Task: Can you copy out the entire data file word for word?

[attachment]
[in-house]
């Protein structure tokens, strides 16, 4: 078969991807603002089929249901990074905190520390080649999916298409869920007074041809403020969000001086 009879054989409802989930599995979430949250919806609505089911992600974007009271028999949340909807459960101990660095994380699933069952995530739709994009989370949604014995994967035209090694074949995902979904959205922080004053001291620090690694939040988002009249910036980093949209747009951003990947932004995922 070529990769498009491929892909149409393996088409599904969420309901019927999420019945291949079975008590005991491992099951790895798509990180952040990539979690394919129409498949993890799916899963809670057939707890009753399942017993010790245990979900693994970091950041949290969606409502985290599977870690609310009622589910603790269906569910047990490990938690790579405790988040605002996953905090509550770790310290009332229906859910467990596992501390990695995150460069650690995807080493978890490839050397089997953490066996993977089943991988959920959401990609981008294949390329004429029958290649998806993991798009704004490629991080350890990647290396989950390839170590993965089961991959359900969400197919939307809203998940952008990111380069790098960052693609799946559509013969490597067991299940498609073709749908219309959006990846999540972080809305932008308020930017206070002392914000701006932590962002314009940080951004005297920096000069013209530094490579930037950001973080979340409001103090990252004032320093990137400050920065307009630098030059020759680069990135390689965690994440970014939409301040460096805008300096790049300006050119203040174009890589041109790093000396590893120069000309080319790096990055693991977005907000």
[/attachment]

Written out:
[in-house]
């Protein structure tokens, strides 16, 4: 078969991807603002089929249901990074905190520390080649999916298409869920007074041809403020969000001086 009879054989409802989930599995979430949250919806609505089911992600974007009271028999949340909807459960101990660095994380699933069952995530739709994009989370949604014995994967035209090694074949995902979904959205922080004053001291620090690694939040988002009249910036980093949209747009951003990947932004995922 070529990769498009491929892909149409393996088409599904969420309901019927999420019945291949079975008590005991491992099951790895798509990180952040990539979690394919129409498949993890799916899963809670057939707890009753399942017993010790245990979900693994970091950041949290969606409502985290599977870690609310009622589910603790269906569910047990490990938690790579405790988040605002996953905090509550770790310290009332229906859910467990596992501390990695995150460069650690995807080493978890490839050397089997953490066996993977089943991988959920959401990609981008294949390329004429029958290649998806993991798009704004490629991080350890990647290396989950390839170590993965089961991959359900969400197919939307809203998940952008990111380069790098960052693609799946559509013969490597067991299940498609073709749908219309959006990846999540972080809305932008308020930017206070002392914000701006932590962002314009940080951004005297920096000069013209530094490579930037950001973080979340409001103090990252004032320093990137400050920065307009630098030059020759680069990135390689965690994440970014939409301040460096805008300096790049300006050119203040174009890589041109790093000396590893120069000309080319790096990055693991977005907000």